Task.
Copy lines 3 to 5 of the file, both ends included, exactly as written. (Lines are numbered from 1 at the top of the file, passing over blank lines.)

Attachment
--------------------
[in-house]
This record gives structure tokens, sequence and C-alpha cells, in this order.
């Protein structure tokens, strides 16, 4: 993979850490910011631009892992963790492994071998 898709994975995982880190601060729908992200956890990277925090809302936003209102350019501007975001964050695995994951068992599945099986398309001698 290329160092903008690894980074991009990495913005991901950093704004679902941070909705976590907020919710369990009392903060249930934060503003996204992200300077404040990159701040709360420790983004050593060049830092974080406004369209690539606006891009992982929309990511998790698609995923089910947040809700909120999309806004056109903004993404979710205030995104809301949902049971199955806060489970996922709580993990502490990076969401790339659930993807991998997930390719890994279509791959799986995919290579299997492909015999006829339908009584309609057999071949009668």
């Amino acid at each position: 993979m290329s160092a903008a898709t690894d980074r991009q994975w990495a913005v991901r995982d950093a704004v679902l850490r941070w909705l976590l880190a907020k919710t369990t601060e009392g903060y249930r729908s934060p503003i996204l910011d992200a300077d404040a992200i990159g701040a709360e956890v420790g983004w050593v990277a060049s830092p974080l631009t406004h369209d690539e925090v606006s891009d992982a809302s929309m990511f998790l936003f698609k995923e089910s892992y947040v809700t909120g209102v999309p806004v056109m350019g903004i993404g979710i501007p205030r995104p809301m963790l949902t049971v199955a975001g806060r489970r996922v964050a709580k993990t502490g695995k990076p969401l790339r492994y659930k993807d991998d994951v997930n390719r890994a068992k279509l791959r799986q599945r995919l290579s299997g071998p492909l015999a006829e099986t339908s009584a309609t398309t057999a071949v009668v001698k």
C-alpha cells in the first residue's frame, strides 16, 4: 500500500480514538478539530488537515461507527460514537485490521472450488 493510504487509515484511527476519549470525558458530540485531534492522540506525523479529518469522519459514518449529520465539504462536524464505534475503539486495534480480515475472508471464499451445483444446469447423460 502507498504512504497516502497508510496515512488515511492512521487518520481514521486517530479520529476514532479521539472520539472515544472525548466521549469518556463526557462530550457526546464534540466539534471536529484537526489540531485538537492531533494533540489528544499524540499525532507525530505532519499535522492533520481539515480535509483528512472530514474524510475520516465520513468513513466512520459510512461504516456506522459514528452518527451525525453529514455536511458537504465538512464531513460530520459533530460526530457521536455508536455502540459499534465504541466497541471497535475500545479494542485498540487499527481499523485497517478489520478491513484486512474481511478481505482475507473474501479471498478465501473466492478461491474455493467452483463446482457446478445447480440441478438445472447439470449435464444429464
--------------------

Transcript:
């Protein structure tokens, strides 16, 4: 993979850490910011631009892992963790492994071998 898709994975995982880190601060729908992200956890990277925090809302936003209102350019501007975001964050695995994951068992599945099986398309001698 290329160092903008690894980074991009990495913005991901950093704004679902941070909705976590907020919710369990009392903060249930934060503003996204992200300077404040990159701040709360420790983004050593060049830092974080406004369209690539606006891009992982929309990511998790698609995923089910947040809700909120999309806004056109903004993404979710205030995104809301949902049971199955806060489970996922709580993990502490990076969401790339659930993807991998997930390719890994279509791959799986995919290579299997492909015999006829339908009584309609057999071949009668």
């Amino acid at each position: 993979m290329s160092a903008a898709t690894d980074r991009q994975w990495a913005v991901r995982d950093a704004v679902l850490r941070w909705l976590l880190a907020k919710t369990t601060e009392g903060y249930r729908s934060p503003i996204l910011d992200a300077d404040a992200i990159g701040a709360e956890v420790g983004w050593v990277a060049s830092p974080l631009t406004h369209d690539e925090v606006s891009d992982a809302s929309m990511f998790l936003f698609k995923e089910s892992y947040v809700t909120g209102v999309p806004v056109m350019g903004i993404g979710i501007p205030r995104p809301m963790l949902t049971v199955a975001g806060r489970r996922v964050a709580k993990t502490g695995k990076p969401l790339r492994y659930k993807d991998d994951v997930n390719r890994a068992k279509l791959r799986q599945r995919l290579s299997g071998p492909l015999a006829e099986t339908s009584a309609t398309t057999a071949v009668v001698k």
C-alpha cells in the first residue's frame, strides 16, 4: 500500500480514538478539530488537515461507527460514537485490521472450488 493510504487509515484511527476519549470525558458530540485531534492522540506525523479529518469522519459514518449529520465539504462536524464505534475503539486495534480480515475472508471464499451445483444446469447423460 502507498504512504497516502497508510496515512488515511492512521487518520481514521486517530479520529476514532479521539472520539472515544472525548466521549469518556463526557462530550457526546464534540466539534471536529484537526489540531485538537492531533494533540489528544499524540499525532507525530505532519499535522492533520481539515480535509483528512472530514474524510475520516465520513468513513466512520459510512461504516456506522459514528452518527451525525453529514455536511458537504465538512464531513460530520459533530460526530457521536455508536455502540459499534465504541466497541471497535475500545479494542485498540487499527481499523485497517478489520478491513484486512474481511478481505482475507473474501479471498478465501473466492478461491474455493467452483463446482457446478445447480440441478438445472447439470449435464444429464